Salisbury Forth is a courier of contraband in the alleyways of inner Melbourne, a city of fuel rationing, rolling power outages and curfews.
It’s a stressful life, post-pandemic. A vaccine dispensed Australia-wide is causing mass-infertility, and the government has banned all remedies except prayer.
Vigilantes prowl for transgressors while the pious gather like moths under the streetlights at dusk. Then someone starts trading tainted hormones on the boss’s patch. Salisbury must find whoever is trying to destroy the business before everything goes belly up…
For a novel that made the Tiptree Honour List and won an Aurealis and a Ditmar Award, and that is cited in every discussion of queer science fiction, The Courier’s New Bicycle is hard to find in print; in the end, I resorted to asking Alisa Krasnostein to lay hands on a copy and bring it with her to LonCon 3 – which I am grateful to her for doing!
The Courier’s New Bicycle is not only cited in every discussion of queer speculative fiction out there, it deserves to be, and in any discussion of near-future or postapocalyptic science fiction too; the world posited by Westwood is terrifying, but also terrifyingly plausible. In the wake of environmental catastrophe and pandemic, fertility has dropped, green vehicles are not just the norm but the law, and a Christian fundamentalist government with very strict ideas of morality (cisgendered male and female are the only acceptable genders, hetero the only acceptable sexuality) rules Australia. Westwood paints this, and its consequences, vividly and in strong forceful strokes; the images of scooters and beetle-wing-quiet cars crawling the streets of Melbourne, bicycles whipping past them and ruling the road; fanatics gathered in prayer-shawls beating up “deviants” – these are described with an amazing vividness and immediacy.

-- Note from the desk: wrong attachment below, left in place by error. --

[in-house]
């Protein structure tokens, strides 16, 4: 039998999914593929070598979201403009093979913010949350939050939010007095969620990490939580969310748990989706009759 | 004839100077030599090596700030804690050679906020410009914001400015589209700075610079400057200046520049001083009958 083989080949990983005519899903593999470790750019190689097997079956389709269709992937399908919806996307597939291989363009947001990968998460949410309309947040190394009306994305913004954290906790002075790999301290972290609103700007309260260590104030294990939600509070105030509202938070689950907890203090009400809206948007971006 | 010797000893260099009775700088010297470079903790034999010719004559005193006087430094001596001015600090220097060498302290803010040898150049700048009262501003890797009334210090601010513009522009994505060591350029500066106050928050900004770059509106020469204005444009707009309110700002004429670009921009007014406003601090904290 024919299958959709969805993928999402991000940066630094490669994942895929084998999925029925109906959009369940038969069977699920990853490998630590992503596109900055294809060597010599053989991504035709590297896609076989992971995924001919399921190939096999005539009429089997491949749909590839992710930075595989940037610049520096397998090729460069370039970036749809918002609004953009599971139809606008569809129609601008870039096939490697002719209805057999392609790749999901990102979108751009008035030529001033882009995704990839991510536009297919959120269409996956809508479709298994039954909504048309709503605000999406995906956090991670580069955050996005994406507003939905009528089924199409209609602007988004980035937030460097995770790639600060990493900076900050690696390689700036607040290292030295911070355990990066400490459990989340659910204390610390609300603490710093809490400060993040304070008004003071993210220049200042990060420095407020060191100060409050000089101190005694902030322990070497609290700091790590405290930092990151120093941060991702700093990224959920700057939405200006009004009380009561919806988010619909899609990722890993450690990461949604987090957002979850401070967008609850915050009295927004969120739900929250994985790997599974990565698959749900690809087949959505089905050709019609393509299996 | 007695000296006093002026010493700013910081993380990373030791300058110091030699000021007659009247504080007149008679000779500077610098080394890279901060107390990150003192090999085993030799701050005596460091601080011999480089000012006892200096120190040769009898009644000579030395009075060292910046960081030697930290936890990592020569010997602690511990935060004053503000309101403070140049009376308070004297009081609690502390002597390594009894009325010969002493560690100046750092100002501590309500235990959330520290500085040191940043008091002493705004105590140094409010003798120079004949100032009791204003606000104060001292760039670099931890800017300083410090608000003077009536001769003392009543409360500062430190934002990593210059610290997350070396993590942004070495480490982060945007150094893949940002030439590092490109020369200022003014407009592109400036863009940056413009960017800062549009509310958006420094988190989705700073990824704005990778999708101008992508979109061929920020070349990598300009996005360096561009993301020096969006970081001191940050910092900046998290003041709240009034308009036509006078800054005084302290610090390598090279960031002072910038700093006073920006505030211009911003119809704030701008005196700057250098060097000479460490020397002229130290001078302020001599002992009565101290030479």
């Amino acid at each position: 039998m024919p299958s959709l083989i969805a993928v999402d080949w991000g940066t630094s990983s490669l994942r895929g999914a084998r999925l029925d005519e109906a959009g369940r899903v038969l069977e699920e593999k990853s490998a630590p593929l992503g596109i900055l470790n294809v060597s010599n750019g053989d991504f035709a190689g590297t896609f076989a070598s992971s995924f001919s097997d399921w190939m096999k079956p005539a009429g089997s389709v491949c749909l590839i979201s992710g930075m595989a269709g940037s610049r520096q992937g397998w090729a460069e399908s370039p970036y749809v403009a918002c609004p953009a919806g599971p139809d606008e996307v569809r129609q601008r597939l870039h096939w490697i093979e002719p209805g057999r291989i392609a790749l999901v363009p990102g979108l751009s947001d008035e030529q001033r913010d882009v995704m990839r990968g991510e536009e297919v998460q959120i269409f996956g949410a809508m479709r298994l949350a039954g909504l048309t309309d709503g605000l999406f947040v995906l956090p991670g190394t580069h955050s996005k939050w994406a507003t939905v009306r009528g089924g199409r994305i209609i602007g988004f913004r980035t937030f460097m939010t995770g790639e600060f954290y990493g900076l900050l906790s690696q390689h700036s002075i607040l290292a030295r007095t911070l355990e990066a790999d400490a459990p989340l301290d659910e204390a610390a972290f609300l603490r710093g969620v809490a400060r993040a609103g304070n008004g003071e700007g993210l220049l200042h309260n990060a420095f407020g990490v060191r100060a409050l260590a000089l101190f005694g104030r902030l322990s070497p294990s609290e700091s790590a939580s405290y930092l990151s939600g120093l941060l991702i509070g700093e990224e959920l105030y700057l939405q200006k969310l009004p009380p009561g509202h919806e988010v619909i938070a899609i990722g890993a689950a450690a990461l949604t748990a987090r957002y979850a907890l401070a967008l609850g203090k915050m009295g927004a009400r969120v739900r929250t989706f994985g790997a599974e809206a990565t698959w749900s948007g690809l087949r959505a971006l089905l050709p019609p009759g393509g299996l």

The role of the fanatics is in part driven by the degree to which this is a book peopled by “deviants”. Salisbury Forth, Sal, is intersexed; various of Sal’s friends are homo- or bisexual, a number are trans, and her closest friend is also her boss, a producer and provider of fertility hormones. Every character has their own interests, voices, motivations, and characterisations; that The Courier’s New Bicycle manages to be sympathetic to some of the grimmer villains of the piece while still being absolutely clear that they are villains is impressive, and fantastically well done. Westwood’s ability to give each character interiority despite the book being wholly from Sal’s perspective is really a beautiful thing to see.
The Courier’s New Bicycle is a queer book through and through, treating queerness as the norm and repression/suppression of that as a deviation form it; but this is done subtly and neatly, worked in throughout the book as the various characters interact. It’s certainly subtler than the animal rights message Westwood wants to put across, which is very direct indeed, but also effective; it’s not a character giving a Goodland/Rand style diatribe, but descriptions of abuses of animals for economic purposes that drive this element.
Finally, the plot; The Courier’s New Bicycle could be accused of falling into tropes here, with elements of cyberpunk and the mafia novel both involved, but the way Westwood brings it off the page and into a kinetic, powerful life of its own puts it a cut above most novels of either type. The various threads which tie in, the refusal of Westwood to ignore the role of the personal in economic and political relationships and dealings, the fast pace and brilliantly done laying of clues, all combine to be a stunningly good plot; it doesn’t tread new ground per se, but once the layers of the queerness and the setting are noted, it stands above most books around it.
Westwood’s second novel is hard to find. But, with awards aplenty, accolades abounding, and absolutely wonderful writing, The Courier’s New Bicycle really rewards the hunt!